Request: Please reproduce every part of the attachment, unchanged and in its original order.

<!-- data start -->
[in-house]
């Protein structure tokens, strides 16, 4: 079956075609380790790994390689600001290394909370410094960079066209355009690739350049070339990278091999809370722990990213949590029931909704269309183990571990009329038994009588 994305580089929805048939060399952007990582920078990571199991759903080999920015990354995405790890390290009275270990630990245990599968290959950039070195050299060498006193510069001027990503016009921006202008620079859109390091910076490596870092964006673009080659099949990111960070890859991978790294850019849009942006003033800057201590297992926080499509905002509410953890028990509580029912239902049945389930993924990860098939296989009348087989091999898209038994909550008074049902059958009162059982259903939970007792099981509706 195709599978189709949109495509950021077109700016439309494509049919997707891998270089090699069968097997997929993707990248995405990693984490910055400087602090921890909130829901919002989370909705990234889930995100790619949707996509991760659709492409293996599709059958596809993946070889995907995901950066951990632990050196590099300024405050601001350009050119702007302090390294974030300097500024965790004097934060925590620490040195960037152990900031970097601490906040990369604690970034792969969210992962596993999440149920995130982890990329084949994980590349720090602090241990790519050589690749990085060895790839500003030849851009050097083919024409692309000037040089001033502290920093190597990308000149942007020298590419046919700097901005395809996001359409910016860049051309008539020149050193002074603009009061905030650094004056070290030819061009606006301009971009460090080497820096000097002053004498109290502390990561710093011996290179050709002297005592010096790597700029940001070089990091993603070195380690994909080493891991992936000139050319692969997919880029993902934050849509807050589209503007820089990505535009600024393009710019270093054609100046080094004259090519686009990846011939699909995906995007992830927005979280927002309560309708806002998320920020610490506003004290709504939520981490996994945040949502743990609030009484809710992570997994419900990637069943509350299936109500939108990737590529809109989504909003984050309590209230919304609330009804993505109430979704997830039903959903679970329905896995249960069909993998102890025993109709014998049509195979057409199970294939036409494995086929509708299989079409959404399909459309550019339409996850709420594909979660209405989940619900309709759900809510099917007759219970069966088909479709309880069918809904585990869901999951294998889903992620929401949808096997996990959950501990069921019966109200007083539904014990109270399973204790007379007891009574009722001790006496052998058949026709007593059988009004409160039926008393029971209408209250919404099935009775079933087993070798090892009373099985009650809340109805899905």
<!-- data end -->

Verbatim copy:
[in-house]
């Protein structure tokens, strides 16, 4: 079956075609380790790994390689600001290394909370410094960079066209355009690739350049070339990278091999809370722990990213949590029931909704269309183990571990009329038994009588 994305580089929805048939060399952007990582920078990571199991759903080999920015990354995405790890390290009275270990630990245990599968290959950039070195050299060498006193510069001027990503016009921006202008620079859109390091910076490596870092964006673009080659099949990111960070890859991978790294850019849009942006003033800057201590297992926080499509905002509410953890028990509580029912239902049945389930993924990860098939296989009348087989091999898209038994909550008074049902059958009162059982259903939970007792099981509706 195709599978189709949109495509950021077109700016439309494509049919997707891998270089090699069968097997997929993707990248995405990693984490910055400087602090921890909130829901919002989370909705990234889930995100790619949707996509991760659709492409293996599709059958596809993946070889995907995901950066951990632990050196590099300024405050601001350009050119702007302090390294974030300097500024965790004097934060925590620490040195960037152990900031970097601490906040990369604690970034792969969210992962596993999440149920995130982890990329084949994980590349720090602090241990790519050589690749990085060895790839500003030849851009050097083919024409692309000037040089001033502290920093190597990308000149942007020298590419046919700097901005395809996001359409910016860049051309008539020149050193002074603009009061905030650094004056070290030819061009606006301009971009460090080497820096000097002053004498109290502390990561710093011996290179050709002297005592010096790597700029940001070089990091993603070195380690994909080493891991992936000139050319692969997919880029993902934050849509807050589209503007820089990505535009600024393009710019270093054609100046080094004259090519686009990846011939699909995906995007992830927005979280927002309560309708806002998320920020610490506003004290709504939520981490996994945040949502743990609030009484809710992570997994419900990637069943509350299936109500939108990737590529809109989504909003984050309590209230919304609330009804993505109430979704997830039903959903679970329905896995249960069909993998102890025993109709014998049509195979057409199970294939036409494995086929509708299989079409959404399909459309550019339409996850709420594909979660209405989940619900309709759900809510099917007759219970069966088909479709309880069918809904585990869901999951294998889903992620929401949808096997996990959950501990069921019966109200007083539904014990109270399973204790007379007891009574009722001790006496052998058949026709007593059988009004409160039926008393029971209408209250919404099935009775079933087993070798090892009373099985009650809340109805899905």